If you are targeted by bullying at your job, you need the advice, insights, and representation of an attorney who routinely handles harassment and discrimination cases – an attorney who has considerable experience advocating for the workplace rights of employees in California.


Before you file a discrimination or harassment claim with the courts, you will need a “right to sue” authorization from the California Department of Fair Employment and Housing (DFEH) or from the Equal Employment Opportunity Commission (EEOC), or both.

Consult an employment rights attorney before you launch any legal action or make any request to the EEOC or the DFEH. Should any mistake, misstatement, or misunderstanding arise, it could derail your case, and your employer’s attorneys will use it against you.

If you are the victim of workplace bullying, let a skilled employment rights lawyer guide you through every stage of the legal process. You’ll also want an attorney who can explain how workplace bullying might be considered discrimination or harassment in your particular case.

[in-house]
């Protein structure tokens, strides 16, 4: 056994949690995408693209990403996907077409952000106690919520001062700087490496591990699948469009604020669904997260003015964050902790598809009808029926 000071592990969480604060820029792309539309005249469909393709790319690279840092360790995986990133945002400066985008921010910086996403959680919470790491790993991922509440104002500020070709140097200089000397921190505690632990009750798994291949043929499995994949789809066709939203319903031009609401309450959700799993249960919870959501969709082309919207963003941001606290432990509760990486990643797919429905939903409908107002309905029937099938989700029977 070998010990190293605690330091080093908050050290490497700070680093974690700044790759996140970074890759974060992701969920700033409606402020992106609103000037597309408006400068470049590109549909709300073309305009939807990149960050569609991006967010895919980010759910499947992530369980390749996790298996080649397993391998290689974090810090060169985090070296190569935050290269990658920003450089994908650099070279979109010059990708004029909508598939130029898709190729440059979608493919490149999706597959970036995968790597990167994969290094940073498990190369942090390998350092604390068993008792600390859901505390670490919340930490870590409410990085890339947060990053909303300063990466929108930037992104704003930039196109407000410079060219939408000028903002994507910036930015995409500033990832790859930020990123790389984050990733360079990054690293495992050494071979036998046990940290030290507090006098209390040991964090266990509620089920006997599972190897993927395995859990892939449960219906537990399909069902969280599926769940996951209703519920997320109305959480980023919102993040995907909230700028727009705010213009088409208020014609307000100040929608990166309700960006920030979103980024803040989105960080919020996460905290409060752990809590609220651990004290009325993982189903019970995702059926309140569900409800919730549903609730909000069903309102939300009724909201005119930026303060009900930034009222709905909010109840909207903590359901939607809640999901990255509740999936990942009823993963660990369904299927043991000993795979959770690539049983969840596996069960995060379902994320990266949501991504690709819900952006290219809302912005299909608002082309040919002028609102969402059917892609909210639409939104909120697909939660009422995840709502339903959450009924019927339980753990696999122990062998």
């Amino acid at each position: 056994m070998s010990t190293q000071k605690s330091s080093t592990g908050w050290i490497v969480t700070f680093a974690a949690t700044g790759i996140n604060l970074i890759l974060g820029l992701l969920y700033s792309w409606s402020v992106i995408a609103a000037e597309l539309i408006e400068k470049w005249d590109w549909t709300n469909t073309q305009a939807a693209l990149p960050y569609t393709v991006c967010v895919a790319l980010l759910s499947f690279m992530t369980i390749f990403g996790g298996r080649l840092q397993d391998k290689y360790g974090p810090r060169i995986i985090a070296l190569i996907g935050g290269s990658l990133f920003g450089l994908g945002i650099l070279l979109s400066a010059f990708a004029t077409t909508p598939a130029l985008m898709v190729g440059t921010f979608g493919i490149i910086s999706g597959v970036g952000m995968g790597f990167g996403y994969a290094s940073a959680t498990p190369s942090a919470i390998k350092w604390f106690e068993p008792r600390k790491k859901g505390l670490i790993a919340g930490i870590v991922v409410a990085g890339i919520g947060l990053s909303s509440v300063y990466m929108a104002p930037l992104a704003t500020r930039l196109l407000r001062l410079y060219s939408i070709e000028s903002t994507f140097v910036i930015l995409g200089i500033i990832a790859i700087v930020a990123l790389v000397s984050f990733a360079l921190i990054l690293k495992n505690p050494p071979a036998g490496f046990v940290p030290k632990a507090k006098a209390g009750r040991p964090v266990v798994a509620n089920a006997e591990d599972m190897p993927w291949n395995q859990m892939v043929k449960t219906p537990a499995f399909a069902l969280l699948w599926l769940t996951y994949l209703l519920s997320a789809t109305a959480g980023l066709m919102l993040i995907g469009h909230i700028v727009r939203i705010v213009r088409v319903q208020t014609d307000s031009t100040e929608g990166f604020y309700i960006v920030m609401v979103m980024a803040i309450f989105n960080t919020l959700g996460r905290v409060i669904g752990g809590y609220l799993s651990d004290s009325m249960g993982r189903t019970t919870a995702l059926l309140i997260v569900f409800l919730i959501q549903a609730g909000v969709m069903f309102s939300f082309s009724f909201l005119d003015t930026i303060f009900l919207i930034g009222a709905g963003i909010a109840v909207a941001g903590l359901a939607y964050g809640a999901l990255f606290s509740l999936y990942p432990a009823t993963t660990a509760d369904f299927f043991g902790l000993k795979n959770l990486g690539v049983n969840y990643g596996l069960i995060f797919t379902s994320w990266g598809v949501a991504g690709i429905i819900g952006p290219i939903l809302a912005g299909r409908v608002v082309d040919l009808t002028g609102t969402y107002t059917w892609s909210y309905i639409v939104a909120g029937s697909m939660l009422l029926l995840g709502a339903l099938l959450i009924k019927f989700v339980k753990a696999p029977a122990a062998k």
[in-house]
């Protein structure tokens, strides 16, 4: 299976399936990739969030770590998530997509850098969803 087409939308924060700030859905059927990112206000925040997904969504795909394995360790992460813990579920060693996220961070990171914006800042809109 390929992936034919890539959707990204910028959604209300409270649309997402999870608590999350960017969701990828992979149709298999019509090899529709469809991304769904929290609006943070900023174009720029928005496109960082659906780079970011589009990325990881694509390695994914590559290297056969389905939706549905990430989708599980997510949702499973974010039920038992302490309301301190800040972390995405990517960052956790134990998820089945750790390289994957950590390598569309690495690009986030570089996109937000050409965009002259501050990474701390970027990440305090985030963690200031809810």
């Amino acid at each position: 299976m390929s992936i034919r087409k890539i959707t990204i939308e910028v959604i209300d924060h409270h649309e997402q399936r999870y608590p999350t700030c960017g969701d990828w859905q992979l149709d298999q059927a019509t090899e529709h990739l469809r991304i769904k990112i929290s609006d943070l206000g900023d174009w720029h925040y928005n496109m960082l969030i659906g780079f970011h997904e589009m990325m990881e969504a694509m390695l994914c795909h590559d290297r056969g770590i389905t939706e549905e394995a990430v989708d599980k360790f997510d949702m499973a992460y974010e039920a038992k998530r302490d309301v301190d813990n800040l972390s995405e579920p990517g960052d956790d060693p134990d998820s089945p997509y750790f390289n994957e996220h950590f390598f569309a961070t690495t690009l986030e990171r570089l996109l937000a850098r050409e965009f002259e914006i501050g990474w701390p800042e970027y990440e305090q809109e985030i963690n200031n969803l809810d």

Your attorney should give you confidence, put you at ease, and keep you routinely and fully informed about the progress of your case.


If an employer has bullied you, do not let any fear or intimidation hold you back from seeking justice. Pursuing justice is your right, and in this state, the law is on your side.

Justice In The Courtroom

Workplace bullying is simply unacceptable to the people of California, and harassment, discrimination, and workplace hostility are strictly forbidden under California law.

If you face bullying, harassment, hostility, or a discrimination issue at work, discuss your employment rights and legal options as quickly as possible with an experienced employment rights attorney.

You have the right to earn a living without being bullied, and you also have the right to a lawyer’s representation and advice. You do not have to be bullied. You can stop workplace bullying, and a good attorney can help.

Fred Geonetta
By: Fred Geonetta

Frederick J. Geonetta is a graduate of the University of California, Hastings College of Law. His legal practice is entirely devoted to litigation. Mr. Geonetta has spent the past 25 years in private practice representing both plaintiffs and defendants who have been harmed or wronged by the actions of others or who have been falsely accused of causing harm to others. He represents clients across the U.S. and international clients who seek U.S. legal advice or representation.